John McCain, a war hero and towering figure in American politics, known for reaching across the aisle in an increasingly divided nation, died Saturday following a battle with brain cancer. He was 81.
The senator’s passing marked the end of a storied, 35-year political career that brought the independent-minded Republican within reach of the White House as his party’s presidential nominee.
“It’s been quite a ride,” McCain, who was tortured during five years as a prisoner of war in Vietnam, wrote in a memoir published earlier this year.
“I’ve known great passions, seen amazing wonders, fought in a war and helped make peace. I made a small place for myself in the story of America and the history of my times.”
McCain, who had been receiving treatment in his home state of Arizona, was surrounded by his wife Cindy and his family during his final hours.
“He was a great fire who burned bright, and we lived in his light and warmth,” said Meghan McCain, one of the late senator’s seven children — three of them from a previous marriage.
Near the driveway to his ranch in a rural part of Sedona, Arizona, a sign read “Sen McCain, thank you for your service.”
A police escort accompanied the hearse that carried his body, as a fiery sunset cast its last light over the rustic countryside McCain loved dearly, and local residents came bearing flowers for the late political titan.
A steady stream of friends and colleagues had come to bid him farewell at his Arizona ranch in the months since his cancer diagnosis, in July 2017.
US President Donald Trump, who once mocked McCain’s war record, said he sent his “deepest sympathies and respect.”
McCain had been a rare and outspoken Republican critic of Trump, accusing him of “naivete,” “egotism” and of sympathizing with autocrats. He made a decisive vote last year that killed Republican attempts to repeal Barack Obama’s health care reforms, and Trump never forgave him.
‘All in his debt’
The sharp-tongued McCain had disagreements with many fellow politicians — including inside his own camp — but the Republican stalwart was widely recognized for his deep integrity, and condolences came swift from the highest reaches of American politics.
“We are all in his debt,” said former president Obama, the Democrat to whom McCain lost the presidency in 2008.
“We shared, for all our differences, a fidelity to something higher — the ideals for which generations of Americans and immigrants alike have fought, marched and sacrificed.”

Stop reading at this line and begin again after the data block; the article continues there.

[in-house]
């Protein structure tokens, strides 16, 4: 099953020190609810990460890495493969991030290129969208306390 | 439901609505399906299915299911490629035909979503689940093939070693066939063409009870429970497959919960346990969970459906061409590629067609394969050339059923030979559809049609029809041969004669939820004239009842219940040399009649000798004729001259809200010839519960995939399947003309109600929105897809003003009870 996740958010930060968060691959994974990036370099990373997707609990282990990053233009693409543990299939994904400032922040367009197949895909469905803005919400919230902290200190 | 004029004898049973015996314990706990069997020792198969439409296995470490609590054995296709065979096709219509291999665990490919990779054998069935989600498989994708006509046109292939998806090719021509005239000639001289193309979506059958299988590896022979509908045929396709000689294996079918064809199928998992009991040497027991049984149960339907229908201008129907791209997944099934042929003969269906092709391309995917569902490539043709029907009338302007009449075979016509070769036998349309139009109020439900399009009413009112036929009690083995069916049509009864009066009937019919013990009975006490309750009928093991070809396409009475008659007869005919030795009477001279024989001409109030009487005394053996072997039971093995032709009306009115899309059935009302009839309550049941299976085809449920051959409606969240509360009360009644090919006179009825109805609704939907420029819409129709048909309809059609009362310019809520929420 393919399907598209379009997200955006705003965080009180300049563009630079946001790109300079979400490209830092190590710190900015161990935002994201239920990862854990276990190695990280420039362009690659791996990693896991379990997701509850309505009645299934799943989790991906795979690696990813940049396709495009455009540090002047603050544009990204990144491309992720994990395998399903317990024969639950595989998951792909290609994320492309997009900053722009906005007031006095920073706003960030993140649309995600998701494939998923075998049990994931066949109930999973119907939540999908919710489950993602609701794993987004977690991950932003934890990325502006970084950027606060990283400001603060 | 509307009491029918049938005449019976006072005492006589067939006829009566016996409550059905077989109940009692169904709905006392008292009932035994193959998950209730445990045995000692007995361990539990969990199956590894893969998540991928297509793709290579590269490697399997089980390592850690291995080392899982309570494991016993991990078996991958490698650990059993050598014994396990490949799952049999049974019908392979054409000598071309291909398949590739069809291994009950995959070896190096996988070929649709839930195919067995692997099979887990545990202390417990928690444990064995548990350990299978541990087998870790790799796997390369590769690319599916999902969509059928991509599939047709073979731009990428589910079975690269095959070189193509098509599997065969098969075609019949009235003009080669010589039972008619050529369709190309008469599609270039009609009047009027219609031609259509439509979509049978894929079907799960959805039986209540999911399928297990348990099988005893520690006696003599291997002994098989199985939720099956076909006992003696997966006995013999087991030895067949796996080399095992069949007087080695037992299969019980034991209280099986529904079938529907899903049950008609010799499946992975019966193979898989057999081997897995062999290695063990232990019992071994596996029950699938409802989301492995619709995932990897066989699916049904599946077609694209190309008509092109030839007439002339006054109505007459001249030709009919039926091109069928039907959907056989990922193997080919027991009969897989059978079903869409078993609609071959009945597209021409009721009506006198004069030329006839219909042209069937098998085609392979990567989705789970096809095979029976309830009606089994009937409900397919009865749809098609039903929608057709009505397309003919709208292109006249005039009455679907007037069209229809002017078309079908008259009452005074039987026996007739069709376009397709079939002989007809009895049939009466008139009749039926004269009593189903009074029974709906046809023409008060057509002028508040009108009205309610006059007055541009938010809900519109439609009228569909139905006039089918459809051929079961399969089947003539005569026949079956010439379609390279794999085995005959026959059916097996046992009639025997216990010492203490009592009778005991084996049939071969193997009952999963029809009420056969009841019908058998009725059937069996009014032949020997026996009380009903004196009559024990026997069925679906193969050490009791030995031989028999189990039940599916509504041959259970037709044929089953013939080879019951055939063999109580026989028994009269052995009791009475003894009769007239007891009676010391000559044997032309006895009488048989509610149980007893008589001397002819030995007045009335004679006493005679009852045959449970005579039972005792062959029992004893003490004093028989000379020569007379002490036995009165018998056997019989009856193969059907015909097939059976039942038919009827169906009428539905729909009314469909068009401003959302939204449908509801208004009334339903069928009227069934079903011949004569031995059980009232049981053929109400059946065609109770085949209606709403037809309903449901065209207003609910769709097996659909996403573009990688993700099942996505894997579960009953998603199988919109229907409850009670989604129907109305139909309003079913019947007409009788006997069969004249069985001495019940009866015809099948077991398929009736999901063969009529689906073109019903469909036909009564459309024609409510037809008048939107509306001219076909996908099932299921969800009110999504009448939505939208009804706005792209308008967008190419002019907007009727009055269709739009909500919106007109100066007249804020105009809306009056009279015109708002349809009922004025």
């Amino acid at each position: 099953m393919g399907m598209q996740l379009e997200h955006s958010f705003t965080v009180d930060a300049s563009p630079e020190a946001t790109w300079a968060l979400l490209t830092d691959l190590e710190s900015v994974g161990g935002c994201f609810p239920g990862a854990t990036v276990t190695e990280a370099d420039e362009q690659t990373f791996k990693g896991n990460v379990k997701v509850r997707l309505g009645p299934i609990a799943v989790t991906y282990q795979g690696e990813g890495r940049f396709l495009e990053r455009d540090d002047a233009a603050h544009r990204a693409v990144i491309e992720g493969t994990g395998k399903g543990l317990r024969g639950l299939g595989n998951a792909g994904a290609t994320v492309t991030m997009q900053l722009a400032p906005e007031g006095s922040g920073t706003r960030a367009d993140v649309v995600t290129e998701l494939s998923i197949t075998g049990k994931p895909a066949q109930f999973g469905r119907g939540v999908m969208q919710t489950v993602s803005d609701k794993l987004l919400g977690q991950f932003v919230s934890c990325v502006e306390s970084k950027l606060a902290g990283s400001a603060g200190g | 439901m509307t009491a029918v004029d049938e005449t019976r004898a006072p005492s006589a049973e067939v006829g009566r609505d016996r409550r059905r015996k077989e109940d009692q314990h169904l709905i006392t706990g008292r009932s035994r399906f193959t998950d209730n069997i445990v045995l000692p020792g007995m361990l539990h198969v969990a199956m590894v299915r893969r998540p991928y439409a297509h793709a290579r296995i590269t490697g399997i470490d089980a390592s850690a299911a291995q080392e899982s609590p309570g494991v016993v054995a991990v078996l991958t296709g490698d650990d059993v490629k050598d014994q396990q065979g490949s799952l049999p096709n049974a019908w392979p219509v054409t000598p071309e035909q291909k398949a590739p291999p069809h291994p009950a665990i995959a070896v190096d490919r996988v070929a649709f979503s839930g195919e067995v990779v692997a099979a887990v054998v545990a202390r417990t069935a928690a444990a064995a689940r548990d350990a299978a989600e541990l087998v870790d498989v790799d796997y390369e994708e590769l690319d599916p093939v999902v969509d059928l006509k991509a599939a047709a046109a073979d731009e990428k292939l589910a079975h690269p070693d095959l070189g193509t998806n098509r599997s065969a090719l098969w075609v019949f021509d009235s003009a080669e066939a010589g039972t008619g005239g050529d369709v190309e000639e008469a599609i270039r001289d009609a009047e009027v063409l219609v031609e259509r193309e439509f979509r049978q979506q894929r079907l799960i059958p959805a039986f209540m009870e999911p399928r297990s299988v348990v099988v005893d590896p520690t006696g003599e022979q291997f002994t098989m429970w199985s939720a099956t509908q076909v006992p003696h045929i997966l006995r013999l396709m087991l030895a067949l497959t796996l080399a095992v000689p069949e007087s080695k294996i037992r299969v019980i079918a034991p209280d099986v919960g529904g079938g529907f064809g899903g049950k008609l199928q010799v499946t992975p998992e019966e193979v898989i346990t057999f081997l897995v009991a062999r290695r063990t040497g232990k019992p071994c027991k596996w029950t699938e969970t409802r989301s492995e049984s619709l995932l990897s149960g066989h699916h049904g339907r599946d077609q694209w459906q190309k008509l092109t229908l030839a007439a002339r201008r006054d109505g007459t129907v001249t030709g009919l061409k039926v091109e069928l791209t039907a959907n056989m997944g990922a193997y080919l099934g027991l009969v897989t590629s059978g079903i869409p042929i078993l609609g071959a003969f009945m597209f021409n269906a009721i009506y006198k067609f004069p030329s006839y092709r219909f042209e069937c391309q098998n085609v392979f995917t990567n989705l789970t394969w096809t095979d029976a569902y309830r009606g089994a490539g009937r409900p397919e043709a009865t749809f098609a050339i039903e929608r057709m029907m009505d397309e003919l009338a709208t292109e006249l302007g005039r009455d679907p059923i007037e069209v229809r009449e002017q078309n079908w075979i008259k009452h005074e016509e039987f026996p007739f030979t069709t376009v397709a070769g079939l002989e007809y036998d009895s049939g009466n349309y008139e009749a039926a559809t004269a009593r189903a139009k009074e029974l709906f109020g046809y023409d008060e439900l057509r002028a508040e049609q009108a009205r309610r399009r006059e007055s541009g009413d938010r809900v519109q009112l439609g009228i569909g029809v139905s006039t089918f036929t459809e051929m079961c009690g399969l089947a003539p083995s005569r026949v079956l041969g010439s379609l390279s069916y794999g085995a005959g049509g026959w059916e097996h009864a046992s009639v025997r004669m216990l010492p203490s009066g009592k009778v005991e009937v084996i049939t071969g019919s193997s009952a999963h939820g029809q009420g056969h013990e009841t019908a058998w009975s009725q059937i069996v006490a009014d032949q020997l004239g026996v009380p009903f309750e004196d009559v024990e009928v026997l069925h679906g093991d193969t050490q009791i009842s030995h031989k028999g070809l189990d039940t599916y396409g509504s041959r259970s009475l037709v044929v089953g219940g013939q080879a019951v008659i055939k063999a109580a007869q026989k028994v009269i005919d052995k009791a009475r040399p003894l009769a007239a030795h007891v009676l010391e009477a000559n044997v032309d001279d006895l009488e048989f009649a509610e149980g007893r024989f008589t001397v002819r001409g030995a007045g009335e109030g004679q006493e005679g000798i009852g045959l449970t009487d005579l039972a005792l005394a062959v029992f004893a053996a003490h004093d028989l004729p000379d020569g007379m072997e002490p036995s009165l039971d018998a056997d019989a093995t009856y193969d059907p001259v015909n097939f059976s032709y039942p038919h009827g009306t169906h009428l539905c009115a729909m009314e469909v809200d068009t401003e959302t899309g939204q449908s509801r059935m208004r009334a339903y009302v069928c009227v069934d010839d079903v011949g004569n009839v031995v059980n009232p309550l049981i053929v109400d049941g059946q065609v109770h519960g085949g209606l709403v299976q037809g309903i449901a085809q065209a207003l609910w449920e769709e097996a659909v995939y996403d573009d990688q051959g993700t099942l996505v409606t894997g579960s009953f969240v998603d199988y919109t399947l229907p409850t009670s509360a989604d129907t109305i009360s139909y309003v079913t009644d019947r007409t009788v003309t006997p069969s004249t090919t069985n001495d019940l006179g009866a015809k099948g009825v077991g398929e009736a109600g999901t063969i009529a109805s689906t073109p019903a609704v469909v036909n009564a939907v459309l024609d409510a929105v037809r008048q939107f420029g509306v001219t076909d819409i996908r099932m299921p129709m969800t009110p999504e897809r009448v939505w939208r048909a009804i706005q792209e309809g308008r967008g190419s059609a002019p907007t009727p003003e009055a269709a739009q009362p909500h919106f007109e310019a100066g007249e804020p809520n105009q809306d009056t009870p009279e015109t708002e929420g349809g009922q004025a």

Democrat Bill Clinton hailed McCain for having “frequently put partisanship aside,” while his former vice president Al Gore said he always admired how the senator “would work to find common ground, no matter how hard.”
“John McCain was a man of deep conviction and a patriot of the highest order,” said former president George W. Bush, whom McCain sought and failed to defeat in 2000 and succeed in 2008.
On Capitol Hill, McCain became close friends with Senator Lindsey Graham and former senator Joe Lieberman — a trio dubbed the “Three Amigos.”
Now that the trio is missing its driving force, Graham wrote that “America and Freedom have lost one of her greatest champions… And I’ve lost one of my dearest friends and mentor.”
Hailing him as a “truth-teller” with “unsurpassed” dedication to the US and its military, the top Senate Democrat Chuck Schumer said he would seek to rename a Senate building in his honor.
McCain stopped receiving cancer treatment earlier this week, his family saying “the progress of disease and the inexorable advance of age render their verdict.”
He had spent more than three decades in the Senate, looming large in debates over war and peace and the moral direction of the nation. Before joining the upper chamber, he served as a US representative from 1983 to 1987.
McCain had been away from the Senate floor since last December, remaining at his Arizona home for treatment of glioblastoma — the same form of brain cancer that took the life of another Senate giant, Democrat Ted Kennedy, in 2009.